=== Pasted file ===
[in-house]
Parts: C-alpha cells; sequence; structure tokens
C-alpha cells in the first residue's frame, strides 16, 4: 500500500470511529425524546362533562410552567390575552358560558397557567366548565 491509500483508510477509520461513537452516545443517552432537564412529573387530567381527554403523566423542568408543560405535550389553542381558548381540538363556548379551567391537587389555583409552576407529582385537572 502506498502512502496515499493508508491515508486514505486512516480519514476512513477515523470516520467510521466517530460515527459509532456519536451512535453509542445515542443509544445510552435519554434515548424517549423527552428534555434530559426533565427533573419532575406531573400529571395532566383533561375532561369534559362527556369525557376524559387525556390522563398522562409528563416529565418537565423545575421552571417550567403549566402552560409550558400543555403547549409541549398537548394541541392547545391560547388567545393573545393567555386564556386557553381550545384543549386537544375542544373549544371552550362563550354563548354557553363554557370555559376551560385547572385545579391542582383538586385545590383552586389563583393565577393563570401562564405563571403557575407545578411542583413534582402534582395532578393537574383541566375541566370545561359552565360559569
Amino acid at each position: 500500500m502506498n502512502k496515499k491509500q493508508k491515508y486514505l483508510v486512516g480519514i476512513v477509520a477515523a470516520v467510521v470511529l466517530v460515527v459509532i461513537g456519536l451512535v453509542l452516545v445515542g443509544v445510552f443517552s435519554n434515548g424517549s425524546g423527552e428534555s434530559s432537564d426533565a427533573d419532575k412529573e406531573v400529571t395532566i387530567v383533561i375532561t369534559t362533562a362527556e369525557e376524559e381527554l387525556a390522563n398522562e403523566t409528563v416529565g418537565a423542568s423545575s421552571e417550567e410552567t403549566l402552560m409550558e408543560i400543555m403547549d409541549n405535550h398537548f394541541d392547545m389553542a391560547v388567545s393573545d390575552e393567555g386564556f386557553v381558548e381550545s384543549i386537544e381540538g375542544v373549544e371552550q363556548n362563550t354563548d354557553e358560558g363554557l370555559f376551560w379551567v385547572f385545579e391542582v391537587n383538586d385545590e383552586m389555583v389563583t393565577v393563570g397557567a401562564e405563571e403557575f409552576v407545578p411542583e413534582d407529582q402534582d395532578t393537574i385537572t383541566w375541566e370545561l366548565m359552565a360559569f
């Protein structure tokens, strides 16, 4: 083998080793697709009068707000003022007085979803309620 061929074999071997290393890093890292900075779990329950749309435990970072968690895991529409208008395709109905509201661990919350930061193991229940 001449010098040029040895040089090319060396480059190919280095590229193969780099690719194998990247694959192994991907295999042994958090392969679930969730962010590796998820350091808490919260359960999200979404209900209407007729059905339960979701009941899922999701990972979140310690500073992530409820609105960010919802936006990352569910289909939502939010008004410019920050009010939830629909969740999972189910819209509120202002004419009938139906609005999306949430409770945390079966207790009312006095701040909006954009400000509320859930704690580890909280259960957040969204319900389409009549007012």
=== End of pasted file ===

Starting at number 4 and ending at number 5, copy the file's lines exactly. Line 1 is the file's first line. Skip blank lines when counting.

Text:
Amino acid at each position: 500500500m502506498n502512502k496515499k491509500q493508508k491515508y486514505l483508510v486512516g480519514i476512513v477509520a477515523a470516520v467510521v470511529l466517530v460515527v459509532i461513537g456519536l451512535v453509542l452516545v445515542g443509544v445510552f443517552s435519554n434515548g424517549s425524546g423527552e428534555s434530559s432537564d426533565a427533573d419532575k412529573e406531573v400529571t395532566i387530567v383533561i375532561t369534559t362533562a362527556e369525557e376524559e381527554l387525556a390522563n398522562e403523566t409528563v416529565g418537565a423542568s423545575s421552571e417550567e410552567t403549566l402552560m409550558e408543560i400543555m403547549d409541549n405535550h398537548f394541541d392547545m389553542a391560547v388567545s393573545d390575552e393567555g386564556f386557553v381558548e381550545s384543549i386537544e381540538g375542544v373549544e371552550q363556548n362563550t354563548d354557553e358560558g363554557l370555559f376551560w379551567v385547572f385545579e391542582v391537587n383538586d385545590e383552586m389555583v389563583t393565577v393563570g397557567a401562564e405563571e403557575f409552576v407545578p411542583e413534582d407529582q402534582d395532578t393537574i385537572t383541566w375541566e370545561l366548565m359552565a360559569f
């Protein structure tokens, strides 16, 4: 083998080793697709009068707000003022007085979803309620 061929074999071997290393890093890292900075779990329950749309435990970072968690895991529409208008395709109905509201661990919350930061193991229940 001449010098040029040895040089090319060396480059190919280095590229193969780099690719194998990247694959192994991907295999042994958090392969679930969730962010590796998820350091808490919260359960999200979404209900209407007729059905339960979701009941899922999701990972979140310690500073992530409820609105960010919802936006990352569910289909939502939010008004410019920050009010939830629909969740999972189910819209509120202002004419009938139906609005999306949430409770945390079966207790009312006095701040909006954009400000509320859930704690580890909280259960957040969204319900389409009549007012």